The amount of miles driven per driver, per vehicle and per household all peaked in 2004, according to studies by Michael Sivak, director of the Sustainable Worldwide Transportation program at U-M’s Transportation Research Institute.

In Michigan, vehicle travel is down slightly, from 94.9 billion miles in 2000 to 94.3 billion miles in 2012, according to the Michigan Department of Transportation.

Sivak said the decline in miles driven nationally is likely due to increased use of public transit, people moving to cities and changes in the age demographics of drivers. He noted that the number of driving miles peaked before the Great Recession started in 2007, so economic factors were not a major reason for the decline.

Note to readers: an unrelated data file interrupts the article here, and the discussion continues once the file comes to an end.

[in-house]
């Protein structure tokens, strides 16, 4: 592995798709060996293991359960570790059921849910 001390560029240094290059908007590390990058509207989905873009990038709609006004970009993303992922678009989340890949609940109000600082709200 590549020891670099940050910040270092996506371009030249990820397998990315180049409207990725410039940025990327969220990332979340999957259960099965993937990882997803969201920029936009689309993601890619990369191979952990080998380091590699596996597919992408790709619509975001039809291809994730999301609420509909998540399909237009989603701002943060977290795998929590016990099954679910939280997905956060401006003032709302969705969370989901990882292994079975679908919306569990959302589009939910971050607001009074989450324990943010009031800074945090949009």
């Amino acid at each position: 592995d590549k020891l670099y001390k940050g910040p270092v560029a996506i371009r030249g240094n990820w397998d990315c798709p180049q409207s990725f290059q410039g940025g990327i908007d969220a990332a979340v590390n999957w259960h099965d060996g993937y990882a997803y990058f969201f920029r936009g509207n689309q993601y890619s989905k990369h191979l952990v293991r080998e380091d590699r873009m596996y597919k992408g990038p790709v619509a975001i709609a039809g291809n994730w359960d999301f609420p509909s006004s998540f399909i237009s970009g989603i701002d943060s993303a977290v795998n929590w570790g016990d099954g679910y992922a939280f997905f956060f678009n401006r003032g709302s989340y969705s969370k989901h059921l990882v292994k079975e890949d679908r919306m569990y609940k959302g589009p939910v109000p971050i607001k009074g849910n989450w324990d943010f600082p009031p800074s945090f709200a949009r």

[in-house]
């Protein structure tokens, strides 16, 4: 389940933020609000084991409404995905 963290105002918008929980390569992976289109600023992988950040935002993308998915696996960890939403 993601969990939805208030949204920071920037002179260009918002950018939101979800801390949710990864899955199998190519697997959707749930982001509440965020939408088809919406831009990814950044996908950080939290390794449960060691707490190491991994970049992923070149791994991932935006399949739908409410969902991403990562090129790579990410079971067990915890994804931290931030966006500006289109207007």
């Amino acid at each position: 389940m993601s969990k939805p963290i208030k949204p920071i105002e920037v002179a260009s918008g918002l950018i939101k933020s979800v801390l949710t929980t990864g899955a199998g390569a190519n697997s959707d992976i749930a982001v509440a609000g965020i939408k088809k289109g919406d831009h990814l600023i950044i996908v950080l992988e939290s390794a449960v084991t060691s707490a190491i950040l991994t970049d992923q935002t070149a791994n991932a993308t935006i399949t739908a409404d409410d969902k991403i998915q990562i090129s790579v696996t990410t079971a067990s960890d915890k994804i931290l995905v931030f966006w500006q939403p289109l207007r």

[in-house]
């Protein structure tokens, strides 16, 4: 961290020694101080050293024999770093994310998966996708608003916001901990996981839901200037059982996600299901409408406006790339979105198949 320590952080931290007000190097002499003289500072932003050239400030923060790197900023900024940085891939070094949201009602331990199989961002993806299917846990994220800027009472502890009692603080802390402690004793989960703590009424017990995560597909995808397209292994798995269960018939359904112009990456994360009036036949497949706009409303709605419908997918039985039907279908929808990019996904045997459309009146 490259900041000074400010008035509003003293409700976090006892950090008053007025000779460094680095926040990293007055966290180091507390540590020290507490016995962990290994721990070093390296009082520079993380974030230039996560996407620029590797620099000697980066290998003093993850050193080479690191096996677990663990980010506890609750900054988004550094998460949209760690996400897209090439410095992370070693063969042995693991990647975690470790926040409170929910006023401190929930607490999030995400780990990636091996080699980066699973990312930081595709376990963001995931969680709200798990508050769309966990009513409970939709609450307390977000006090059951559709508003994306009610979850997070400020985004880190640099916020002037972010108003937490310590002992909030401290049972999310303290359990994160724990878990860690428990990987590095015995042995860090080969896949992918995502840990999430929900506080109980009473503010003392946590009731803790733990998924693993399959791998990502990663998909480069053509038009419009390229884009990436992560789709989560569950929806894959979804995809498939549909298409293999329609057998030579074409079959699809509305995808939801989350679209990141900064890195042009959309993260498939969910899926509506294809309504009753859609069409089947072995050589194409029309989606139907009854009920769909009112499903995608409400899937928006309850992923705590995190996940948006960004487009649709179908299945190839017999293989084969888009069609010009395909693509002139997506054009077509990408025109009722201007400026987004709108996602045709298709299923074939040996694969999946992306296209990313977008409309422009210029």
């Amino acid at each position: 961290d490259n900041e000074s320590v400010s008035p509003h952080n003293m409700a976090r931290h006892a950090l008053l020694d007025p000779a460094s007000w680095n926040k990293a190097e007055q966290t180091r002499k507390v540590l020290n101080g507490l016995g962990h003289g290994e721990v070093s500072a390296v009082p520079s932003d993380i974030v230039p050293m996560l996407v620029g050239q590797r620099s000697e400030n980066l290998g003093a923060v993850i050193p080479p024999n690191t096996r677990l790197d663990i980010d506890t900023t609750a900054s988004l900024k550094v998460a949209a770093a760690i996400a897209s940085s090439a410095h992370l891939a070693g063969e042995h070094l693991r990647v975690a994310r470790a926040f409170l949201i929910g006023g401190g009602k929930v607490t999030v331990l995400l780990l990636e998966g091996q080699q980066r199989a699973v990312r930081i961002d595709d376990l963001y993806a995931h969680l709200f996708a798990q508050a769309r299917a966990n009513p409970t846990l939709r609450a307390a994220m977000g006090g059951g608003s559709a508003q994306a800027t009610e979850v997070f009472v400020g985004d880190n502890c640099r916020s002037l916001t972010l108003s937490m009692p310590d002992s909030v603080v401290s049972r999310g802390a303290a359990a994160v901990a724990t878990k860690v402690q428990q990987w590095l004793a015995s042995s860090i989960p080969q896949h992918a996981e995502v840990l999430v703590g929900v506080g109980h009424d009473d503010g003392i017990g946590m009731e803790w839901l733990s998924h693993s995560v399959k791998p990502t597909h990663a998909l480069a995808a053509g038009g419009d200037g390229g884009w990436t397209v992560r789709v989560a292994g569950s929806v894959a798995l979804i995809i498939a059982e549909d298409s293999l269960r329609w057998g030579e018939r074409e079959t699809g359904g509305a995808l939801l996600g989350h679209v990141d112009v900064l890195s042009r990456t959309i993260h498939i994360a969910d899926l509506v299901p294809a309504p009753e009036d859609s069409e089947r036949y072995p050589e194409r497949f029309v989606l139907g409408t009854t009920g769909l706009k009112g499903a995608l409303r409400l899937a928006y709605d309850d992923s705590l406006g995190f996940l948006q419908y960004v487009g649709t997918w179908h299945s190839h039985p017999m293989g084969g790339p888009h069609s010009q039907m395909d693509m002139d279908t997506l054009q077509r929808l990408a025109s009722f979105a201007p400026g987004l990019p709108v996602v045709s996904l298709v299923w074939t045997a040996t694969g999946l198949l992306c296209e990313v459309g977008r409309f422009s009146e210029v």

Micheline Maynard, co-founder of Curbing Cars, a website that chronicles changing attitudes toward transportation, said she sees a profound shift in how cars are viewed. “In the 20th century, people saw the automobile as their ticket to freedom,” she said. “In the 21st century, people look at the automobile as hindering their independence.”

Maynard, a former New York Times Detroit bureau chief (and a Bridge contributor), said most people aren’t ditching cars.

Rather, they are “driving light” – viewing their cars as part of a larger personal transportation portfolio that includes bicycles, vehicle-sharing services and public transportation.

“I’m pretty surprised,” Maynard said. “When we started Curbing Cars, I thought this was mainly a West Coast and East Coast thing. We’ve heard from people all over the world who are driving less.”

That includes some baby boomers.

Ann Arbor online newspaper publishers Mary Morgan, 53, and husband Dave Askins, 49, got rid of their car in 2009.

Morgan said she was more reluctant to sell their car than Askins, an avid bicyclist who rarely drove. But she said she has no regrets, even during the recent cold and snowstorms.